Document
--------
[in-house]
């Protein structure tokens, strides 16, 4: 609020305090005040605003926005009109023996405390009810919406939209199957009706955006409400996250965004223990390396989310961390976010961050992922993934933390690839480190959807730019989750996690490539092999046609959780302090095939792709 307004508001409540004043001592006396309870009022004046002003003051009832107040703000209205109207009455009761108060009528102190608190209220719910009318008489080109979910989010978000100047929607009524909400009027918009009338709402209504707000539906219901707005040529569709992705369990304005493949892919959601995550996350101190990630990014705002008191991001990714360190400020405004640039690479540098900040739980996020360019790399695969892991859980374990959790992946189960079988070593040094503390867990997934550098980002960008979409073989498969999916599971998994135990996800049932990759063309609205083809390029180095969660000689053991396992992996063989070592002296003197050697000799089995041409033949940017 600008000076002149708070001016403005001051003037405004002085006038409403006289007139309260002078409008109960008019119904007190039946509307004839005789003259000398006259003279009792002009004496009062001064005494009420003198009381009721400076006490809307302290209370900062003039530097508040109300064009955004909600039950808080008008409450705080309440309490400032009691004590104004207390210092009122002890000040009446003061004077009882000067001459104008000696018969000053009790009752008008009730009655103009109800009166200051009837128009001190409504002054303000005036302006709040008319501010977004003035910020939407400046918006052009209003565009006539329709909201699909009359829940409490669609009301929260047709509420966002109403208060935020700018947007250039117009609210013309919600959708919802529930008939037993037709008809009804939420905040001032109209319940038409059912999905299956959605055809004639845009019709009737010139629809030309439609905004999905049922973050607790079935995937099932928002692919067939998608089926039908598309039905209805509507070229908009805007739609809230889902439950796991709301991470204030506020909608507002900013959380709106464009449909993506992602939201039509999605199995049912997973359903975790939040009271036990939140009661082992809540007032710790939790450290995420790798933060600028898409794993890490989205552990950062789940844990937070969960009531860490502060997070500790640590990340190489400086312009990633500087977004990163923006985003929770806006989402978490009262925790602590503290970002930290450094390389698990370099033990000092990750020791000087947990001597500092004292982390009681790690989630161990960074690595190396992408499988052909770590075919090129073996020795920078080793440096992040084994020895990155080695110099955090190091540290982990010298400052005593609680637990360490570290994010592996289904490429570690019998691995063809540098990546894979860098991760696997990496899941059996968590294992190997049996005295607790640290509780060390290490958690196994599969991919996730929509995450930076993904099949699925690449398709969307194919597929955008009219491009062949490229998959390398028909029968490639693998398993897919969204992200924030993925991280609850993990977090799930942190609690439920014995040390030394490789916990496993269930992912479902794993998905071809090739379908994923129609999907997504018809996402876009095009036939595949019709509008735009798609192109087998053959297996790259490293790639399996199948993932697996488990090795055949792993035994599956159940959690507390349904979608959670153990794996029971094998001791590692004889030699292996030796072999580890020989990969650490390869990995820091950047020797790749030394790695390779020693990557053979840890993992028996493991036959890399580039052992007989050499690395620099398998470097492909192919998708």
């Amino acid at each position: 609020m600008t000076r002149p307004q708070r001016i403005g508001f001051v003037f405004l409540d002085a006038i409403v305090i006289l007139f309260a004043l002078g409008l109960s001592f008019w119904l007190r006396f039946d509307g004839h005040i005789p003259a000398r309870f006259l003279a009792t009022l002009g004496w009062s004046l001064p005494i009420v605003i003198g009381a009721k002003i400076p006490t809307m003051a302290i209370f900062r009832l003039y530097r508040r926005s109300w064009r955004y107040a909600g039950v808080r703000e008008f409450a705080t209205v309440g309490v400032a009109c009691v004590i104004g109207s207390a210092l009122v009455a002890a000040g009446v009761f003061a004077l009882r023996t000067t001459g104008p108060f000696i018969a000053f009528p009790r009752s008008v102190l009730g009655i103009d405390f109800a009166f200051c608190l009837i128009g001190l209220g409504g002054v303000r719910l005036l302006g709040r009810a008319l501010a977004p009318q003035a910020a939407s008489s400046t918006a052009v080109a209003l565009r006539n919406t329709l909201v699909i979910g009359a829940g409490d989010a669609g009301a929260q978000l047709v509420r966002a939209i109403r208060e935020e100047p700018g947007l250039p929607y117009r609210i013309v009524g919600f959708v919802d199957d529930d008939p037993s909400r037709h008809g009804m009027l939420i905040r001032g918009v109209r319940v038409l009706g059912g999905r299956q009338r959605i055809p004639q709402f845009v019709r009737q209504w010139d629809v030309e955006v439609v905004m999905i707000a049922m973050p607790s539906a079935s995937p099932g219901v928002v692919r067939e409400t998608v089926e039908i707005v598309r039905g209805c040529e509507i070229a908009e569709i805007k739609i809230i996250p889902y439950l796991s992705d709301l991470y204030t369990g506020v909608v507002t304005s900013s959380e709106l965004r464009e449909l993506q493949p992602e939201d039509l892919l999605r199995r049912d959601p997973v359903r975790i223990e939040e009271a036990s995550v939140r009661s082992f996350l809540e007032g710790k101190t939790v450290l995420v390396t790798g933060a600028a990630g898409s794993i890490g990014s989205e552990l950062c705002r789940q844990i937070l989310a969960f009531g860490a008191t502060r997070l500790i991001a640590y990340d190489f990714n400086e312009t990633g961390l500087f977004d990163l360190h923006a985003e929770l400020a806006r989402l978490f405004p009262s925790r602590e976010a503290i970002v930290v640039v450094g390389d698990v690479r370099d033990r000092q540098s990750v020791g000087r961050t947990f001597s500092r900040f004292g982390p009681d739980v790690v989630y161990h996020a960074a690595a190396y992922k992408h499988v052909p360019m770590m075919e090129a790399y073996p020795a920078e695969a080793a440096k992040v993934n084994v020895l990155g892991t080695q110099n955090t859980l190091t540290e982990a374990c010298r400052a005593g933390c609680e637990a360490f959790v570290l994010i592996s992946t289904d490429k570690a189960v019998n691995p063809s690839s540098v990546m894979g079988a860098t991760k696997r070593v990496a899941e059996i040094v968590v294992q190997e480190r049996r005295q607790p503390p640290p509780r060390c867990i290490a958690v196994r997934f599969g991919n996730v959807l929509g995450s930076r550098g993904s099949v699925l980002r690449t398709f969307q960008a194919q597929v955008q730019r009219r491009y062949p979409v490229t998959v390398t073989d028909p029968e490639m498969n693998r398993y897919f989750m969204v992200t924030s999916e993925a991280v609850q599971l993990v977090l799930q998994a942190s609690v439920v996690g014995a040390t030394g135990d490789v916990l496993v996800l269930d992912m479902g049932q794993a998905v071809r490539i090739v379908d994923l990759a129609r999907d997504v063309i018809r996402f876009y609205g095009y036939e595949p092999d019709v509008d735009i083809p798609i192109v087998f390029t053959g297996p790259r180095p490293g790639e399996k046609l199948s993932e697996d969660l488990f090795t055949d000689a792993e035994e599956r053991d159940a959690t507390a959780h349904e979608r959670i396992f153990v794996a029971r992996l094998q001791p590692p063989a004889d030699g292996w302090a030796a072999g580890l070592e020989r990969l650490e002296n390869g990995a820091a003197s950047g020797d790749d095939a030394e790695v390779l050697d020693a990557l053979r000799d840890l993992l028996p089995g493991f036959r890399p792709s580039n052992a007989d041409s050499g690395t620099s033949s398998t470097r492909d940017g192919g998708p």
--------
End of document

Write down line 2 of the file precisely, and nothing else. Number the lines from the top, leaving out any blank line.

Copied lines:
């Protein structure tokens, strides 16, 4: 609020305090005040605003926005009109023996405390009810919406939209199957009706955006409400996250965004223990390396989310961390976010961050992922993934933390690839480190959807730019989750996690490539092999046609959780302090095939792709 307004508001409540004043001592006396309870009022004046002003003051009832107040703000209205109207009455009761108060009528102190608190209220719910009318008489080109979910989010978000100047929607009524909400009027918009009338709402209504707000539906219901707005040529569709992705369990304005493949892919959601995550996350101190990630990014705002008191991001990714360190400020405004640039690479540098900040739980996020360019790399695969892991859980374990959790992946189960079988070593040094503390867990997934550098980002960008979409073989498969999916599971998994135990996800049932990759063309609205083809390029180095969660000689053991396992992996063989070592002296003197050697000799089995041409033949940017 600008000076002149708070001016403005001051003037405004002085006038409403006289007139309260002078409008109960008019119904007190039946509307004839005789003259000398006259003279009792002009004496009062001064005494009420003198009381009721400076006490809307302290209370900062003039530097508040109300064009955004909600039950808080008008409450705080309440309490400032009691004590104004207390210092009122002890000040009446003061004077009882000067001459104008000696018969000053009790009752008008009730009655103009109800009166200051009837128009001190409504002054303000005036302006709040008319501010977004003035910020939407400046918006052009209003565009006539329709909201699909009359829940409490669609009301929260047709509420966002109403208060935020700018947007250039117009609210013309919600959708919802529930008939037993037709008809009804939420905040001032109209319940038409059912999905299956959605055809004639845009019709009737010139629809030309439609905004999905049922973050607790079935995937099932928002692919067939998608089926039908598309039905209805509507070229908009805007739609809230889902439950796991709301991470204030506020909608507002900013959380709106464009449909993506992602939201039509999605199995049912997973359903975790939040009271036990939140009661082992809540007032710790939790450290995420790798933060600028898409794993890490989205552990950062789940844990937070969960009531860490502060997070500790640590990340190489400086312009990633500087977004990163923006985003929770806006989402978490009262925790602590503290970002930290450094390389698990370099033990000092990750020791000087947990001597500092004292982390009681790690989630161990960074690595190396992408499988052909770590075919090129073996020795920078080793440096992040084994020895990155080695110099955090190091540290982990010298400052005593609680637990360490570290994010592996289904490429570690019998691995063809540098990546894979860098991760696997990496899941059996968590294992190997049996005295607790640290509780060390290490958690196994599969991919996730929509995450930076993904099949699925690449398709969307194919597929955008009219491009062949490229998959390398028909029968490639693998398993897919969204992200924030993925991280609850993990977090799930942190609690439920014995040390030394490789916990496993269930992912479902794993998905071809090739379908994923129609999907997504018809996402876009095009036939595949019709509008735009798609192109087998053959297996790259490293790639399996199948993932697996488990090795055949792993035994599956159940959690507390349904979608959670153990794996029971094998001791590692004889030699292996030796072999580890020989990969650490390869990995820091950047020797790749030394790695390779020693990557053979840890993992028996493991036959890399580039052992007989050499690395620099398998470097492909192919998708």